The term is derived from the French barbe it queue - beard to tail; but more modern usage has adopted it for other meanings in some way emanating from the original. Thus in America a kind of open-air festival, where animals are roasted whole, is styled a Barbecue.

BARBEL ( Barbus vulgaris) (Fr. Harbeau; Ger. Barbe). - This fish is of the carp and goldfish tribe, but differs from them in this, that the upper jaw extends considerably in advance of the lower, and has attached to it four soft barbules - two near the point, and one at each angle of the leathery snout (see Fig. 80). They frequent several European rivers, and afford good sport to the angler, often reaching 2ft. or oft. long, and weighing sometimes as much as 161b. or 181b. The Barbel of the Nile sometimes weighs as much as 701b. It has a long shape, and is in section nearly circular; the general colour of the head and upper part of the body

For details respecting Culinary Processes, Utensils, Sauces, Jcc., referred to, see under their special heads.

THE ENCYCLOPEDIA OF PRACTICAL COOKERY.

Barbel - continued.

is greenish-brown, becoming yellowish-green on the sides, the belly white, the fins are red, and the tail is of a deep purple colour.

As a food, the Barbel is not considered a delicacy, although it is said that the flesh is much improved by keeping in water for a few days before cooking. At

Fig. 80. Barrel.

any time the flesh is coarse and woolly, and the roe is found to be violently cathartic. There are, however, a few receipts given for its preparation which may be appreciated by the hardy; but, as a rule, high-class cooks omit this fish from their list of good things.

Baked Barbel. - Put into a fish-kettle enough water, with a little vinegar, to cover the fish; add some fennel, and a good quantity of salt. When the water boils, put in the fish, thoroughly scraped, washed, and cleaned, and boil slowly. When done, drain for one hour, remove the fish from the

kettle, put it into a pie-dish with plenty of butter and

minced parsley, and bake in an oven for one hour. Serve very hot.

Baked Barbel served with. Parmesan Cheese. - Bcmove the skin and bones, if any, from pieces of cooked Barbel, break them up small, and warm in a saucepan with a little thick bechamel sauce. Turn the mixture out on to a tin or dish, smooth over the surface, sprinkle it over first with breadcrumbs and then with grated Parmesan cheese, put it in the oven to brown, or brown it with a salamander, and

serve. This is a vei-y good way of using up any pieces of

the fish left over from dinner.

Baked Barbel in Spanish Style. - Mr. C. Willin strongly recommends the following receipt: Clean the fish by taking out the inside gills and scaling; dust the inside with salt and cayenne mixed, laying the salt and pepper deeply along the backbone, add the juice of a lemon, and lay the fish on its back while preparing the following stuffing: Take a few champignons, a small piece of lean ham, a piece of garlic about the size of a coriander-seed, a good bunch of parsley, and chop all very fine. Place sufficient butter and flour in a stewpan to form a roux, with just a little cayenne, nutmeg, and salt, and mix with enough boiling milk to form a stiff paste that will not adhere to either spoon or sides of the pan; then add tho abovo chopped mixture of ham, parsley, &c.; stir well over a dull fire for five minutes, add the yolks of two eggs, and stuff tho inside of the fish, having previously rinsed out the pepper and salt with a little white wine vinegar. Tho above stuffing must be made in quantity according to tho sizo of the fish being prepared. Envelope tho fish in a well-buttered paper, taking care to turn in the edge of the paper so as to make it as air-tight as possible, and bake in a medium heat till quite done. Serve with tho following sauce: Chop an onion very fine and saute in butter till a light brown colour; add a finelyshredded red capsicum or chilli pepper, a little salt, a small clove of chopped garlic, a small quantity of sugar, and 1 tin of American cooked tomatoes; boil till reduced onefourth, keeping it constantly stirred to prevent burning. Pour a little around the fish on going to table, and also serve some in a sauceboat. A few browned breadcrumbs shaken over tho fish improves the appearance.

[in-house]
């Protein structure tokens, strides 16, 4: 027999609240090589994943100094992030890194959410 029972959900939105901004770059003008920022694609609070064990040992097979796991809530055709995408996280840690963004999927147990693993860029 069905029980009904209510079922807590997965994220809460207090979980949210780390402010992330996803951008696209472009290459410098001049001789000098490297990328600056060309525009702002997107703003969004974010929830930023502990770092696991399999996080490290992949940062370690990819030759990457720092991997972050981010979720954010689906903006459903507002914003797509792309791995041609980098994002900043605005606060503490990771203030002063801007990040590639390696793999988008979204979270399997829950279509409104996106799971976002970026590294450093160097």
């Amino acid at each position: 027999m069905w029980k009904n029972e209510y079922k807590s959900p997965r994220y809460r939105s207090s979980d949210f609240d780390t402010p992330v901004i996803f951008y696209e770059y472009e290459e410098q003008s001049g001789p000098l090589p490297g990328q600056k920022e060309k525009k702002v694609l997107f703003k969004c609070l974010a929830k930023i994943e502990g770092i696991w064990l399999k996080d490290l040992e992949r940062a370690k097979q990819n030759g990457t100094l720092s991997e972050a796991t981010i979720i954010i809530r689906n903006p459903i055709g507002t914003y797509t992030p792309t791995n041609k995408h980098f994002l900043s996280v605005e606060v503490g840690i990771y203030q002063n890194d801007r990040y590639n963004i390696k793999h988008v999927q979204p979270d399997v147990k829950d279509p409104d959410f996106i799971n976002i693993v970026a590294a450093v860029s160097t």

Barbel Boiled in Court-bouillon. - Clean and wash a good-sized Barbel, not scaling it, put it into a shallow dish,

75

Barbel- continued.

pour over boiling vinegar, sprinkle with salt and pepper, and let it soak for an hour or so. In the meantime, pour a little wine into a saucepan, and add a seasoning of onions, lemon-peel, sweet herbs, laurel leaves, cloves, salt, and pepper. Set it to boil, and put in the fish. Boil the fish in this until it is quito tender, then take it out, scale it, drain off all the liquor, put it on a napkin spread over a dish, and serve with a good sharp or other sauce. A little watercress should bo served as a garnish.

Broiled Barbel. - Scale, wash, and remove the gills, by making as small a hole as possible, so as not to interfere with the appearance of the fish; slit it up through tho belly, score it six or eight times, according to tho size of tho fish, across the back, and having spread it open on skewers broil it over a clear fire, turning frequently, and basting with butter, plenty of salt, and a little powdered thyme rubbed up with the salt.

Broiled Barbel a, la Maitre d’Hotel. - Take two Barbel weighing as nearly lib. each as possible, if you can get them. Scrape off the scales, remove the gills and fins, and make them as clean as possible. Score them across tho back and down both sides as shown in Fig. 81. Put them on a largo

Fig. 81. Scored Barrel.

dish to steep for an hour, with 1 tcacupful of oil poured over, after sprinkling freely with salt and pepper. Broil them for a few minutes over a clear fire, and turn, until done, and serve on a hot dish with maitre-d’hotcl butter.